These were the days of keen competition and they offered large rewards for the true fighting men in the business world, and Meriden Britannia Co. was conducted by men who loved a fight if it were a fair and square one. Some of the men who traveled for the Meriden Britannia Co. during this period are still alive and have many interesting reminiscences of the "good old days." Among them are Andrew J. Forbes, of Somerville, Mass., who as a boy of 11 years went to work for I. C. Lewis and John Munson, before these twe gentlemen, with others, formed the Meriden Britannia Co. Mr. Forbes was identified with the silverware business until within a few years when he retired. Others of the old guard are Edmund A. Parker, of Meriden, who became associated with the company in 1866; G. G. Tibbals, of Middletown, who first sold Meriden Britannia Co. ware in 1867, and Alfred Barker, of Meriden, who went with the company the year following.
Fifty years ago baking dishes were first put upon the market and were a wonderfully popular article, while such items as soap racks, toothbrush racks, etc., were specialties that met with a ready sale. Mr. Barker recalls Minneapolis as the farthest point west which he visited, and that city was then regarded as the "jumping off place." To reach it involved some hard traveling, for the entire trip must be made in day coaches. Other well-known salesmen were John C. Wrarnock and John Beach, Horace C. Wilcox and his brother, Dennis C. Wilcox, also sold goods, the former making trips to Boston, while the latter confined his efforts more largely to New York. The company's New York office in 1869 was at 199 Broadway, which site it occupied from 1864 to 1873. Previous to that it had been at 90 John St., beginning with 1856, and later at 45 Beekman Si. Some of the men connected with that store who were widely known among the trade at that time or at a later date were John W. Miles, Henry D. Atwater and a salesman named Graves.
In 1867 a branch of the Meriden Britannia Co. was opened in San Francisco, where William P. Morgan, son-in-law of Horace C. Wilcox, represented the concern. Mr. Morgan entered the employ of the Meriden Britannia Co. in 1865, and before the Pacific road was built had gone to California by the Panama route in an endeavor to build up the business of the Meriden Britannia Co. west of the Rockies. Mr. Morgan was wonderfully successful in his work, which he continued until his death in 1902. The present office of the International Silver Co. in San Francisco is at 150 Post St., E. V. Saunders, manager.
In 1878 another branch was opened; this time in Chicago, by Albert L. Sercomb, who became associated with the Meriden Britannia Co. in New York in 1875. Mr. Sercomb was born in 1847, most fitting for one whose name was so closely linked with that of the silverware industry. Upon his death in 1913, he was succeeded by George Meehan, the present manager.
The New York store, which, as already stated, was at 199 Broadway in the year 1869. was under the direct supervision of Dennis C. Wilcox, who had moved from Meriden and become a resident of New York in order to better look after the interests of the company. Mr. Wilcox was a master salesman and his efforts were largely responsible for the rapid growth of the business during the early days.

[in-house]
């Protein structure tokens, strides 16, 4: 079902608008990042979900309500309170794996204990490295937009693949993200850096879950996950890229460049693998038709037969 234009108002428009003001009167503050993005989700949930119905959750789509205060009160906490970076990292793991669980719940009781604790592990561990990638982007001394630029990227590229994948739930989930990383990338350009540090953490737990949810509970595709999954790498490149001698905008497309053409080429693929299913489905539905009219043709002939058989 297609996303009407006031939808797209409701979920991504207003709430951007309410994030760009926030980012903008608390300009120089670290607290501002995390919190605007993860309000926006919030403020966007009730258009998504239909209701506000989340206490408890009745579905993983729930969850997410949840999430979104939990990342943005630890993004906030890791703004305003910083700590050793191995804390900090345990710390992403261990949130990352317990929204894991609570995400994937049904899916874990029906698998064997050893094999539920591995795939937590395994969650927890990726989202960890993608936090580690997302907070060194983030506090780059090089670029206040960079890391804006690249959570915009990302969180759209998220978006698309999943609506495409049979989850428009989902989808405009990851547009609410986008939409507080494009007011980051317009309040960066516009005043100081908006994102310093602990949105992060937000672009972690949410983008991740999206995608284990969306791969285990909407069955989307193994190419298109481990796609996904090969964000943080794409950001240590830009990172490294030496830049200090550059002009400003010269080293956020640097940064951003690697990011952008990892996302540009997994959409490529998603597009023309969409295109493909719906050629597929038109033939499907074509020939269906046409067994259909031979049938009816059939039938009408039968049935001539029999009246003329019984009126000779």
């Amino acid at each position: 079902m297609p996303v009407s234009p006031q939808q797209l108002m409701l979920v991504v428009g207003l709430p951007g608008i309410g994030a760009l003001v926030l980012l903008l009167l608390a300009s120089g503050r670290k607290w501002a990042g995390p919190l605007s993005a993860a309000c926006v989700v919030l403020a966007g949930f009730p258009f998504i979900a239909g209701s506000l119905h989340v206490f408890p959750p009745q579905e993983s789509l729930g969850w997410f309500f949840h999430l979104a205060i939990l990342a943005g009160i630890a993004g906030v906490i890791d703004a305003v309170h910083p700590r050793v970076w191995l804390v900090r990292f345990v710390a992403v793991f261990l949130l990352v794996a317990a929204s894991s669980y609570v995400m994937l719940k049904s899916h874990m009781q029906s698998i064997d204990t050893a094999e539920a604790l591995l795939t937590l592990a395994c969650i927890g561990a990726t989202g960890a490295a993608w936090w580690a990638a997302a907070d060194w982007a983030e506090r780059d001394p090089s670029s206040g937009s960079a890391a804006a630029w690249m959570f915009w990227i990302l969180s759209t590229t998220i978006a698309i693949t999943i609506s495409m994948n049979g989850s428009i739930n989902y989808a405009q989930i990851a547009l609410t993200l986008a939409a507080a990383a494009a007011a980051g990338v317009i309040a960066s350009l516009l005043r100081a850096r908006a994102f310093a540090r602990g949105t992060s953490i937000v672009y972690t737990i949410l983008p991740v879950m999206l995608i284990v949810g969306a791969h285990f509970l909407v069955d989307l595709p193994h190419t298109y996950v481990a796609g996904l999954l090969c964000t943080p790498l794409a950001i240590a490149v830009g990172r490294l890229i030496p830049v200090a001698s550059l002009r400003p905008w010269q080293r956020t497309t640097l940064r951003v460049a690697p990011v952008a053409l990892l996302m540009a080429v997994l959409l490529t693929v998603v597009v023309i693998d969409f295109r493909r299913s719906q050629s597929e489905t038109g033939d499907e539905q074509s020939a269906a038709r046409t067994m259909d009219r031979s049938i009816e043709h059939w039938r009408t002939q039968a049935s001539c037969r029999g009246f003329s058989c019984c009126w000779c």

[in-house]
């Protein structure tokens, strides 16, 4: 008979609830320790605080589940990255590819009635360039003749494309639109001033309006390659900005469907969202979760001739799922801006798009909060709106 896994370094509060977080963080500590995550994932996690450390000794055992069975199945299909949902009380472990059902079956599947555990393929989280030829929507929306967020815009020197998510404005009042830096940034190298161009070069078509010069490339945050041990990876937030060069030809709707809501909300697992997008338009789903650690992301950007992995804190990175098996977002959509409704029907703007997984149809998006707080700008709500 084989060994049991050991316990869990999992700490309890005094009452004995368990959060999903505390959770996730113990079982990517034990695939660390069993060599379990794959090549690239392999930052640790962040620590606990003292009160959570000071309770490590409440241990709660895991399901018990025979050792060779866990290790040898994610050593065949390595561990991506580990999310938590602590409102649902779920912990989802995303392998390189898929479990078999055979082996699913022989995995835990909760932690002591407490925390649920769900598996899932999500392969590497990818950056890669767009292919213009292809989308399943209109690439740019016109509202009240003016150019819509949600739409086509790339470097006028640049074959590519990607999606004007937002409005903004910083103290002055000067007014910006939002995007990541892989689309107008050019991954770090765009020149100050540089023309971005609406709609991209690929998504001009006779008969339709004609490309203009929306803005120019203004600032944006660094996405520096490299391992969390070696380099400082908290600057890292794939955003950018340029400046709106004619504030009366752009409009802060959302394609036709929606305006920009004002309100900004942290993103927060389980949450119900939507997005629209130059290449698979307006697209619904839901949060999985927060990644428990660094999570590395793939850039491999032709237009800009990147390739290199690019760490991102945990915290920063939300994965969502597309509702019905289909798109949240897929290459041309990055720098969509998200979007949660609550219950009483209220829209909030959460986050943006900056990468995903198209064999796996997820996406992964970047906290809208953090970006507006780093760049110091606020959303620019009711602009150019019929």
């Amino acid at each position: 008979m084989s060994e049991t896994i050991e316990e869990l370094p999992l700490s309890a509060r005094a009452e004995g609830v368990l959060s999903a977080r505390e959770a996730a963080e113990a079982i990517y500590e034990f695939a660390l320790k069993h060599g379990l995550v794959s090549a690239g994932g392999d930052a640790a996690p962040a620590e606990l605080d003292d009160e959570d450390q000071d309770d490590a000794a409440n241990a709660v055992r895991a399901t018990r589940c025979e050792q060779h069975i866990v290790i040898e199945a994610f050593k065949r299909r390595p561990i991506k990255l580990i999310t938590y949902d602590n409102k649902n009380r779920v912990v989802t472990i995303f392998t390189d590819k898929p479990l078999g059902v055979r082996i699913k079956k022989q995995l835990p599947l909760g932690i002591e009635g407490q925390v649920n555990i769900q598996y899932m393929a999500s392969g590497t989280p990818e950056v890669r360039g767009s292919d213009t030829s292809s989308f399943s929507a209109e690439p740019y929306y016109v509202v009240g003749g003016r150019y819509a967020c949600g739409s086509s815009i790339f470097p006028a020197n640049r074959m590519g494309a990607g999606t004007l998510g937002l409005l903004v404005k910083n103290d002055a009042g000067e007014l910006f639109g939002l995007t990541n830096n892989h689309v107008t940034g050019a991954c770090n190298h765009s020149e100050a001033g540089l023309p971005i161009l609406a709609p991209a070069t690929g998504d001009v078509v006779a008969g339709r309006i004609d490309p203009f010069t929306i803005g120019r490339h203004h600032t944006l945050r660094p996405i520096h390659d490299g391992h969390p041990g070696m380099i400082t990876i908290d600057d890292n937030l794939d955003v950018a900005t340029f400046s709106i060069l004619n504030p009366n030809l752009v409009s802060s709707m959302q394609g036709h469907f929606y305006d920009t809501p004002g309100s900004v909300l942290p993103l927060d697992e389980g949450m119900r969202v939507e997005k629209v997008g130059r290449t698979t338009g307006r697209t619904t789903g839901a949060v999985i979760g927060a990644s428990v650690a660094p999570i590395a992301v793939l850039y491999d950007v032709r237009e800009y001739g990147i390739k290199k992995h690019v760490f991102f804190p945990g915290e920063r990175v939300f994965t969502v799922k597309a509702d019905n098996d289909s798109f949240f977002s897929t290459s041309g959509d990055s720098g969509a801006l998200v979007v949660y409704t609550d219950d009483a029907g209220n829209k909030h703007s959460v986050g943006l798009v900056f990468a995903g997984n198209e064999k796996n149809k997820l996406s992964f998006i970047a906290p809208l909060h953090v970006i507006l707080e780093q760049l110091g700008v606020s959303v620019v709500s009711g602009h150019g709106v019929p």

"None of his numerous patrons were treated exactly alike, of course, but he seemed to recognize and respect at once the different peculiarities of each, no matter how subtle. We have room but for one incident illustrative of this quality. Calling one day upon one of his customers, he found a flat showcase covered with plated ware of an inferior grade. 'What are you doing with this trash?' he asked. 'Well,' said the merchant, 'I bought it cheap and it looks fairly well; I guess I can sell it.' Without further remark Mr. Wilcox swept the whole assortment from the case in a bruised and broken mass on the floor. 'You can't afford,' said he, 'to ruin your reputation with such truck. Send the company your bill and we will pay it. Now I want to sell you some reliable goods.' And he did, while the merchant became from that moment one of his most faithful friends. Probably in no other store in the country could such radical action have been taken without giving offense, but Mr. Wilcox knew his man as he knew all his customers, and it was this comprehension of individual character that made possible the rapidly increasing sales and popularity of the company's products."
The merchandising of manufactured ware was still on a more or less free and easy basis, the day of the peddler's wagon having hardly closed. The early method of disposing of the ware made in the Meriden shops had been to equip wagons, which were sent out for trips of greater or less length, and traveling merchants or salesmen were accustomed to accept various kinds of merchandise instead of money, which was not plentiful.
Rogers, Smith & Co.
By the year 1869 the Meriden Britannia Co. had taken over the interests of another concern with which was identified the name of Rogers, having controlled since 1862 the Rogers, Smith & Co. Rogers, Smith & Co. was organized in Hartford in 1856. Alter an unsuccessful attempt at consolidation with the Rogers Bros. Mfg. Co. and the sale of both concerns to Edward A. Mitchell, of New Haven, the company sold out to the Meriden Britannia Co., and its interests were henceforth controlled by the latter, although it continued in New Haven until 1877, when it was moved to Meriden and became merged with the Meriden Britannia Co. Two Rogers, Smith & Co. salesmen, whose names will be recalled by the older members of the silverware trade, are Robert M. Wilcox and T. H. B. Davis. The latter gentleman later went with the Middletown Silver Plate Co. and became its vice-president.